Considered therefore as transactions under the Constitution, the ordinance of secession, adopted by the convention and ratified by a majority of the citizens of Texas, and all the acts of her legislature intended to give effect to that ordinance, were absolutely null. They were utterly without operation in law. The obligations of the State, as a member of the Union, and of every citizen of the State, as a citizen of the United States, remained perfect and unimpaired. It certainly follows that the State did not cease to be a State, nor her citizens to be citizens of the Union. If this were otherwise, the State must have become foreign, and her citizens foreigners. The war must have ceased to be a war for the suppression of rebellion, and must have become a war for conquest and subjugation.

    Our conclusion therefore is, that Texas continued to be a State, and a State of the Union, notwithstanding the transactions to which we have referred. And this conclusion, in our judgment, is not in conflict with any act or declaration of any department of the National government, but entirely in accordance with the whole series of such acts and declarations since the first outbreak of the rebellion.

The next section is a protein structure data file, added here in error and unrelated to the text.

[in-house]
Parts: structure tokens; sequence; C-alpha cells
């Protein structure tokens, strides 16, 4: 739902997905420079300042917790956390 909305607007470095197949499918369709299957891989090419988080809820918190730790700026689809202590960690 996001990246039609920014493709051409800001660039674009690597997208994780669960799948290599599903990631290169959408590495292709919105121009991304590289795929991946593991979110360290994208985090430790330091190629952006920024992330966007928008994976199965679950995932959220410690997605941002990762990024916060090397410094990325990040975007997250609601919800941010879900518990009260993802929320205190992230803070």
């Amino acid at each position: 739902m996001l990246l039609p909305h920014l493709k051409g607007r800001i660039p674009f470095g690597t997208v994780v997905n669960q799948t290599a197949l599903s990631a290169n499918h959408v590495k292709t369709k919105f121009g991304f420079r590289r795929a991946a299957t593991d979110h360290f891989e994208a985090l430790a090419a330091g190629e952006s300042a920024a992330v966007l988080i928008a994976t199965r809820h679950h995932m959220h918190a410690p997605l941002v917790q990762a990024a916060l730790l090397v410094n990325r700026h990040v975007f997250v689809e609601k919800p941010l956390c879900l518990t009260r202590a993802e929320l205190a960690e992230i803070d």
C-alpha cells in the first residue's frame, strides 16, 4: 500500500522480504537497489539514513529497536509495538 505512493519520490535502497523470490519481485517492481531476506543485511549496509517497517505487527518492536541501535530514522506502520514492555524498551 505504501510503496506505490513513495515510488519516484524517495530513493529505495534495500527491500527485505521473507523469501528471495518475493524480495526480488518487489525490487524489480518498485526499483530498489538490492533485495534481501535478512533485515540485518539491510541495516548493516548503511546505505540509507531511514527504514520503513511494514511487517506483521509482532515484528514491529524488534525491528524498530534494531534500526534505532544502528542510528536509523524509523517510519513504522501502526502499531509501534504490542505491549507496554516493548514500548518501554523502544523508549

And:

    [The Texas Military Board], as we have seen, was organized, not for the defence of the State against a foreign invasion, or for its protection against domestic violence, within the meaning of these words as used in the National Constitution, but for the purpose, under the name of defence, of levying war against the United States. This purpose was, undoubtedly, unlawful, for the acts which it contemplated are, within the express definition of the Constitution, treasonable.
    So Chase and the majority of the Supreme Court were on the record, in the most explicit way possible, about the nature of the Confederacy, and (by extension) Davis' actions as head of the Confederate government.